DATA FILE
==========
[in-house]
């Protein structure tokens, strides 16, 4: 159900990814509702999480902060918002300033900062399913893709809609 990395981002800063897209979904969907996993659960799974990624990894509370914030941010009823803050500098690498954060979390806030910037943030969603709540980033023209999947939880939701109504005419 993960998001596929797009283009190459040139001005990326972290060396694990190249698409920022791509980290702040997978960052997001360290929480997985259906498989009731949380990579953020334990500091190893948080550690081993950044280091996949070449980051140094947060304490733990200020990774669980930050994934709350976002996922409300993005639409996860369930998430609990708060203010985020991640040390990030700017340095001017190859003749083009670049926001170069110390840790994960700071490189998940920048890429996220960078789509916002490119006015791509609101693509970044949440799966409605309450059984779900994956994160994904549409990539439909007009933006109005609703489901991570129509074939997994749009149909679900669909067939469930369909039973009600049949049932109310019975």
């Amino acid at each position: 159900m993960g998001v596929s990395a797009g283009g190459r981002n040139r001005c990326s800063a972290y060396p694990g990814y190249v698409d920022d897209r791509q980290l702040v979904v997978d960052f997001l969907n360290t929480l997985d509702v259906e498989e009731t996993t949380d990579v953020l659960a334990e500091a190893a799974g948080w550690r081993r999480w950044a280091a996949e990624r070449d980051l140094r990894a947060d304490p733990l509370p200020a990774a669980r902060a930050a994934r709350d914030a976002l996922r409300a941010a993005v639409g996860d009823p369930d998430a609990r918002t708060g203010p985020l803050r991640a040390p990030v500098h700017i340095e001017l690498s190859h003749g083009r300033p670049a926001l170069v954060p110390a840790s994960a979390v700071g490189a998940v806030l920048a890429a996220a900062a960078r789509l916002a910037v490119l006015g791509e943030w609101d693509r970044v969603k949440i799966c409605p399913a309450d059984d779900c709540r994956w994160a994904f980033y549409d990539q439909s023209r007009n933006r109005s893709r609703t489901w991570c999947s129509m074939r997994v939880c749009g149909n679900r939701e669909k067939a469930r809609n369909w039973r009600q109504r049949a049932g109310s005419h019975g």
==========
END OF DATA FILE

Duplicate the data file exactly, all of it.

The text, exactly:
[in-house]
């Protein structure tokens, strides 16, 4: 159900990814509702999480902060918002300033900062399913893709809609 990395981002800063897209979904969907996993659960799974990624990894509370914030941010009823803050500098690498954060979390806030910037943030969603709540980033023209999947939880939701109504005419 993960998001596929797009283009190459040139001005990326972290060396694990190249698409920022791509980290702040997978960052997001360290929480997985259906498989009731949380990579953020334990500091190893948080550690081993950044280091996949070449980051140094947060304490733990200020990774669980930050994934709350976002996922409300993005639409996860369930998430609990708060203010985020991640040390990030700017340095001017190859003749083009670049926001170069110390840790994960700071490189998940920048890429996220960078789509916002490119006015791509609101693509970044949440799966409605309450059984779900994956994160994904549409990539439909007009933006109005609703489901991570129509074939997994749009149909679900669909067939469930369909039973009600049949049932109310019975």
């Amino acid at each position: 159900m993960g998001v596929s990395a797009g283009g190459r981002n040139r001005c990326s800063a972290y060396p694990g990814y190249v698409d920022d897209r791509q980290l702040v979904v997978d960052f997001l969907n360290t929480l997985d509702v259906e498989e009731t996993t949380d990579v953020l659960a334990e500091a190893a799974g948080w550690r081993r999480w950044a280091a996949e990624r070449d980051l140094r990894a947060d304490p733990l509370p200020a990774a669980r902060a930050a994934r709350d914030a976002l996922r409300a941010a993005v639409g996860d009823p369930d998430a609990r918002t708060g203010p985020l803050r991640a040390p990030v500098h700017i340095e001017l690498s190859h003749g083009r300033p670049a926001l170069v954060p110390a840790s994960a979390v700071g490189a998940v806030l920048a890429a996220a900062a960078r789509l916002a910037v490119l006015g791509e943030w609101d693509r970044v969603k949440i799966c409605p399913a309450d059984d779900c709540r994956w994160a994904f980033y549409d990539q439909s023209r007009n933006r109005s893709r609703t489901w991570c999947s129509m074939r997994v939880c749009g149909n679900r939701e669909k067939a469930r809609n369909w039973r009600q109504r049949a049932g109310s005419h019975g």